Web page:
When a medical device company finds out that its product may be potentially dangerous and continues to encourage its use, there’s something wrong! In the case of manufacturer Bair Hugger, that’s purportedly exactly what happened.
When undergoing hip and knee replacement surgery, a patient’s body temperature tends to drop. Studies have shown that ameliorating this effect reduces bleeding and recovery time, among other benefits. In response, surgeons normally order the use of some kind of warming method such as intravenous fluid warming systems or warming blankets. One innovation to the blanket method was the invention of a forced-air system that uses a hose to distribute warm air to all parts of the patient’s body through a special blanket. Small vents on the underside of the blanket allow the warm air to circulate, then exhaust under the surgical table.
Here’s the problem. The warm air coming out underneath the table can actually spread bacteria throughout the room, some of which land on the surgical site. This can cause infections deep in the affected joint which are very challenging to address. The Bair Hugger lawsuit alleges that although the company knew about this hazard they neglected to warn healthcare providers, nor did they redesign or recall the blanket.
Although we host many kinds of bacteria in and on our bodies, our immune system usually protects us from major infection. But because of the materials used in hip and knee replacements- metal and plastic- the body’s effort to fight infection around the implants is much more difficult.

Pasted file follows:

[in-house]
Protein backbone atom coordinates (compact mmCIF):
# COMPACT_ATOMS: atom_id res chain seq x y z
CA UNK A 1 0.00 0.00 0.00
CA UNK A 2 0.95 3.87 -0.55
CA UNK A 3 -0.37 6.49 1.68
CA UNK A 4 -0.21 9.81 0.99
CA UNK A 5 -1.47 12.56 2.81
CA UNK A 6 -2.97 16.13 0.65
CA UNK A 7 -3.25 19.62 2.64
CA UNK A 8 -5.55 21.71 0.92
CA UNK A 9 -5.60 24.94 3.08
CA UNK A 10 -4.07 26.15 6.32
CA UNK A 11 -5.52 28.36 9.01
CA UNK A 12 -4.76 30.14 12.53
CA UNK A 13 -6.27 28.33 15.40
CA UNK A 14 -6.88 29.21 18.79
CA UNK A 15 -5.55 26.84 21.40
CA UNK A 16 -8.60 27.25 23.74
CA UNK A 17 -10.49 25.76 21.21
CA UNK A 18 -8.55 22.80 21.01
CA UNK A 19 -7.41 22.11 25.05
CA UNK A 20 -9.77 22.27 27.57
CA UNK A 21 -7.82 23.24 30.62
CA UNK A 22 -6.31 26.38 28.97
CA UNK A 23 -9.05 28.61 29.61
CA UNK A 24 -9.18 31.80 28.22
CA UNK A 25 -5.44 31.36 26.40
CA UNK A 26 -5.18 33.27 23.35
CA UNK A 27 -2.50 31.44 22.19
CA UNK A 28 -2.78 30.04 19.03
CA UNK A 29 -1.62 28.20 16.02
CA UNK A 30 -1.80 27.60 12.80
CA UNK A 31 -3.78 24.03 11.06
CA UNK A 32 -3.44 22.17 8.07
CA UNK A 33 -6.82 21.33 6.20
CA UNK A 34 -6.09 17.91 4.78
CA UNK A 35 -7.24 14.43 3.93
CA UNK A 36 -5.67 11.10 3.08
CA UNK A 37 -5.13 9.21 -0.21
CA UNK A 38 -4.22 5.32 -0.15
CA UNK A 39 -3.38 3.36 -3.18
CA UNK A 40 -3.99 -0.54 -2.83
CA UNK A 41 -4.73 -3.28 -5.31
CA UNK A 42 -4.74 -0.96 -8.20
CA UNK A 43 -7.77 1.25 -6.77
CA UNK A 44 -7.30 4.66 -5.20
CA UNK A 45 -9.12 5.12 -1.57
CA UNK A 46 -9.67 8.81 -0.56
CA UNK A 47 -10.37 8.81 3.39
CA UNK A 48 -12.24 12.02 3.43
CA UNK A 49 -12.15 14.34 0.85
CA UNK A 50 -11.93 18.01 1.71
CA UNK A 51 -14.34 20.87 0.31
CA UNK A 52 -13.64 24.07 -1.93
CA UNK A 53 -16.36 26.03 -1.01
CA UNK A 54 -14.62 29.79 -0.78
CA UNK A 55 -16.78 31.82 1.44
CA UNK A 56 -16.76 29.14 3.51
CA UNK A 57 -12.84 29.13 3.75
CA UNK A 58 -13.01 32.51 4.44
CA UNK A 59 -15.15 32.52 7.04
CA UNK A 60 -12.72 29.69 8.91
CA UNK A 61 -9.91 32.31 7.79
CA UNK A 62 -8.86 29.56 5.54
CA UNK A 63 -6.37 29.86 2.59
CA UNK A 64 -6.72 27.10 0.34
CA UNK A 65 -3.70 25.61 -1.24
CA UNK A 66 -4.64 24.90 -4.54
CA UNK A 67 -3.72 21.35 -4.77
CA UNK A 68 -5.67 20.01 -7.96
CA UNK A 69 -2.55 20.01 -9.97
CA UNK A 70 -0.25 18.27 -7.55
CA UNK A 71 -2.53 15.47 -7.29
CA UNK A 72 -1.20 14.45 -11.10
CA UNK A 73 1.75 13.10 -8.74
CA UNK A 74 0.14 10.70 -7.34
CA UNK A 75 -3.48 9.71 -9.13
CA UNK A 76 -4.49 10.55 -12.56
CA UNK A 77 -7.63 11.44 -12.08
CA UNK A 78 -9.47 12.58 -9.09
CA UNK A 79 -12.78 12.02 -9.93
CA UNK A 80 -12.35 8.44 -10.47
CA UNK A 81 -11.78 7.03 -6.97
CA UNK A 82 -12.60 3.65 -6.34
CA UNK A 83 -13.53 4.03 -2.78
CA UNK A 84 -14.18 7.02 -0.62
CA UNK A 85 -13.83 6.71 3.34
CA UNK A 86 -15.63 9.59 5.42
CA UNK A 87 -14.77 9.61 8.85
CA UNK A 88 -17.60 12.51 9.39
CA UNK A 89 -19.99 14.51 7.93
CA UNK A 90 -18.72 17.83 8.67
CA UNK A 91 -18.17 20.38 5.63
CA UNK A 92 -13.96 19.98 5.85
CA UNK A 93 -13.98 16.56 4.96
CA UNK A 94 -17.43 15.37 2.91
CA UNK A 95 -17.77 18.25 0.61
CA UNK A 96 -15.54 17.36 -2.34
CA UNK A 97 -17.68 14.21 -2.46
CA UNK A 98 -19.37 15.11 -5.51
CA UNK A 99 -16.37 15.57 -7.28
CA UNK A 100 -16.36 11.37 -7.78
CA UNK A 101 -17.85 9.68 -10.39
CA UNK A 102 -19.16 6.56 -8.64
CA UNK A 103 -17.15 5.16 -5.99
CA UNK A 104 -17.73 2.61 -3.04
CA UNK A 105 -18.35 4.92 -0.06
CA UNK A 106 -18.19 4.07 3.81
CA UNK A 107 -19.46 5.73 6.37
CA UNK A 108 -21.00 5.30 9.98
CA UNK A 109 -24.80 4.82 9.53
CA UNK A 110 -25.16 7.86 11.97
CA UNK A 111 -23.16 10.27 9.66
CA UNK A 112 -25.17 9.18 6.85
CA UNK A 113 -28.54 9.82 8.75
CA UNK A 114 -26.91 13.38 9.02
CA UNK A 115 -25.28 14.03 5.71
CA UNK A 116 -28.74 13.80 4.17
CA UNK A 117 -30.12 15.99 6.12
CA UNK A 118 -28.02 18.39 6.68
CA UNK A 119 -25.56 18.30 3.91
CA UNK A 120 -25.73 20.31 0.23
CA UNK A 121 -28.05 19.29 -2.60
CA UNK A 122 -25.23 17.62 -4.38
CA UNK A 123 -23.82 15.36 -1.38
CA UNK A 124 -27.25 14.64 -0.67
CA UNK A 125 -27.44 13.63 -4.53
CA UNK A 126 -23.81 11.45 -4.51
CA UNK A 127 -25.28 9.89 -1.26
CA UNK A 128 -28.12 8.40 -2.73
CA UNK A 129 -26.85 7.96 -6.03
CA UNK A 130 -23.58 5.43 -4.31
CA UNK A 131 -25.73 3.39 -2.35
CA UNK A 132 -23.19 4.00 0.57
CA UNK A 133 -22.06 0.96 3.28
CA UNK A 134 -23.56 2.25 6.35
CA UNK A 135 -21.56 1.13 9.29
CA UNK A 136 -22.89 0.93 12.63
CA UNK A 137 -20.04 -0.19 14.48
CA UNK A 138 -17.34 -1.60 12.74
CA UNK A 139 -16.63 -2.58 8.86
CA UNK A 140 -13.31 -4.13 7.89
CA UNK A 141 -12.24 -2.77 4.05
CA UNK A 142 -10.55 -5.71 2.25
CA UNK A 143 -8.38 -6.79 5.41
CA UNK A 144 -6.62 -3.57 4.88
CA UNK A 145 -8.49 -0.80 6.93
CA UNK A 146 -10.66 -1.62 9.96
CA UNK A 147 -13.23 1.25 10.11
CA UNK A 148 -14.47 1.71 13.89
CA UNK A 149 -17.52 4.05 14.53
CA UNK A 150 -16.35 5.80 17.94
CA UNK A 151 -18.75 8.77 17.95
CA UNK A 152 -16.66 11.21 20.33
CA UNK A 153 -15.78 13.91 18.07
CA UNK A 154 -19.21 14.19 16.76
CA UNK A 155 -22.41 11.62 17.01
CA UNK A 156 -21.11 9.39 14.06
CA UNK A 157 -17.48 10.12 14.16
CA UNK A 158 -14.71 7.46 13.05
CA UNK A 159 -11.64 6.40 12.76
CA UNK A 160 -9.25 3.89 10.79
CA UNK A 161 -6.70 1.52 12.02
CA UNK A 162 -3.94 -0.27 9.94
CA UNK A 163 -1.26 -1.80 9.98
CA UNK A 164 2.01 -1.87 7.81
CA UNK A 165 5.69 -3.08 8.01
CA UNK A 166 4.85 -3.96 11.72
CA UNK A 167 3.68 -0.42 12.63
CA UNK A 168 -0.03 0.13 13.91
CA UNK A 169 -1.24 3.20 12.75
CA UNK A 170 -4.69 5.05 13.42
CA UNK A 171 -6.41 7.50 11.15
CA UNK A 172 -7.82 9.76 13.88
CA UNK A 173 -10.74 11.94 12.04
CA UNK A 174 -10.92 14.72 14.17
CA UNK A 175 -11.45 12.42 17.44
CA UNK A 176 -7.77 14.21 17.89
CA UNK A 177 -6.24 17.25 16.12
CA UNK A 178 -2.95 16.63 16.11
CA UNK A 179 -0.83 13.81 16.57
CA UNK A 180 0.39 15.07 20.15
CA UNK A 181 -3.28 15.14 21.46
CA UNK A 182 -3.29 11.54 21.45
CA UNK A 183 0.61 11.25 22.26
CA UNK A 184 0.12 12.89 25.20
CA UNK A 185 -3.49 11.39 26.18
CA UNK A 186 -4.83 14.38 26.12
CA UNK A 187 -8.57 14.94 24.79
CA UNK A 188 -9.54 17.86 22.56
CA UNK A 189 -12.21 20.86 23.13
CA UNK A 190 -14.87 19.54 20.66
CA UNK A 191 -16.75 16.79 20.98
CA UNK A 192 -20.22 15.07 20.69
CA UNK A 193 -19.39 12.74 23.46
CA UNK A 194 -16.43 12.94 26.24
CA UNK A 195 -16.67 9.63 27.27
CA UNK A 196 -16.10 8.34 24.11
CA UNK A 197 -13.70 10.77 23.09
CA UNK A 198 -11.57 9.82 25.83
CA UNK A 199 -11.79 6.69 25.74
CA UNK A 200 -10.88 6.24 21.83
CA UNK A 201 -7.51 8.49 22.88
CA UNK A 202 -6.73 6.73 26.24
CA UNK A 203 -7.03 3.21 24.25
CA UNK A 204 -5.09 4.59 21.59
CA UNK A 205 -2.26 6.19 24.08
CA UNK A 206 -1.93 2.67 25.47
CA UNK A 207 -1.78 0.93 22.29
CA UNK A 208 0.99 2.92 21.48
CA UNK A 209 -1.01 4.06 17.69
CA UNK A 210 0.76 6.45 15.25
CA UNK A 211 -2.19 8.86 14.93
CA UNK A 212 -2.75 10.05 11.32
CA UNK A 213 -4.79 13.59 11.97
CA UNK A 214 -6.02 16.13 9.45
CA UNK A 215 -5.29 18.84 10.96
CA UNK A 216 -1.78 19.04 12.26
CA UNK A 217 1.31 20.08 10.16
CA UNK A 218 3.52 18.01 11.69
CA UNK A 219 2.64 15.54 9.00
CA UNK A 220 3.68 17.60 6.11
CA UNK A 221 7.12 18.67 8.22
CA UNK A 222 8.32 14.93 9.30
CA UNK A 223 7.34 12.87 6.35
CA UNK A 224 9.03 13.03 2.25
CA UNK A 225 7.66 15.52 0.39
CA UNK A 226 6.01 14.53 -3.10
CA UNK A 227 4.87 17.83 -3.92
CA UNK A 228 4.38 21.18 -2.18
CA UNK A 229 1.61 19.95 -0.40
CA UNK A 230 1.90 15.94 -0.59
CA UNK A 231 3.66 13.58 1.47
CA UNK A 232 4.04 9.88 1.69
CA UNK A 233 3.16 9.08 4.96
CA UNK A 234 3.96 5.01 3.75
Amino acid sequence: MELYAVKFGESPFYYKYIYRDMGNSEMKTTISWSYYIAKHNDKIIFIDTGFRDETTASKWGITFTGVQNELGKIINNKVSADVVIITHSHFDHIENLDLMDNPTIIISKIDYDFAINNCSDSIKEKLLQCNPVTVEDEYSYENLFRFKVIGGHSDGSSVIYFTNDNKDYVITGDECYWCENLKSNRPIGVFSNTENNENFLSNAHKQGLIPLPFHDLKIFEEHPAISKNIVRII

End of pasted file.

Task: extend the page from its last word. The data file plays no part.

If you have diabetes, any immune deficiencies, are undergoing any immuno-suppressive treatments like chemotherapy, are obese, or suffer from poor circulation to the extremities your risk for infection from a Bair Hugger blanket is increased.
Some important symptoms of infection to watch for are excessive tiredness, fevers or chills, pain and stiffness, swollen areas around the joint with warmth to the touch or redness, or drainage of any kind.
In most cases, a regimen of antibiotics and follow up surgeries can correct the problem. In the worst of cases, amputation, joint fusion or possible removal of the infected artificial joint is necessary.
The Journal of Hospital Infection warns surgeons to consider alternative methods of keeping the patient from hypothermia while the issue is being studied. As of now, there are no clinical trials to rely on, and the Journal encourages randomized studies be conducted.
The Journal of Joint and Bone Surgery has done some investigation and found cause for concern that bacteria could be transported to the incision.
As of today, there has been no recall of any Bair Hugger warming blankets or any other forced-air warming devices. While investigations into the safety of these devices are in early stages, all the facts will eventually come out and possibly lead to a recall. It is interesting to note that the inventor of one type of warming blanket, Dr. Scott Augustine, has expressed concern over the possible dangers involved in their use.
We have some right to expect that our medical professionals will cure us, or at least relieve our health issues. If you experience a worsening of your condition when promised help, you may have a right to legal action. Tate Law Group’s attorneys have won millions of dollars in settlements or verdicts for our clients. We know how the law applies to the medical industry and use our expertise to fight for the injured. We consider it a privilege to send a clear message to oversight agencies, hospitals, doctors and other medical professionals that they have a serious responsibility to do all they can to ensure that procedural outcomes are positive.
We strive to see that our work provides a clear message to the government and to drug manufacturers – that they have a grave responsibility to the public when approving or marketing dangerous prescription drugs.
If you or someone you know has experienced an infection related to a joint replacement surgery, contact us today.
Tate Law Group, LLC- (912) 234-3030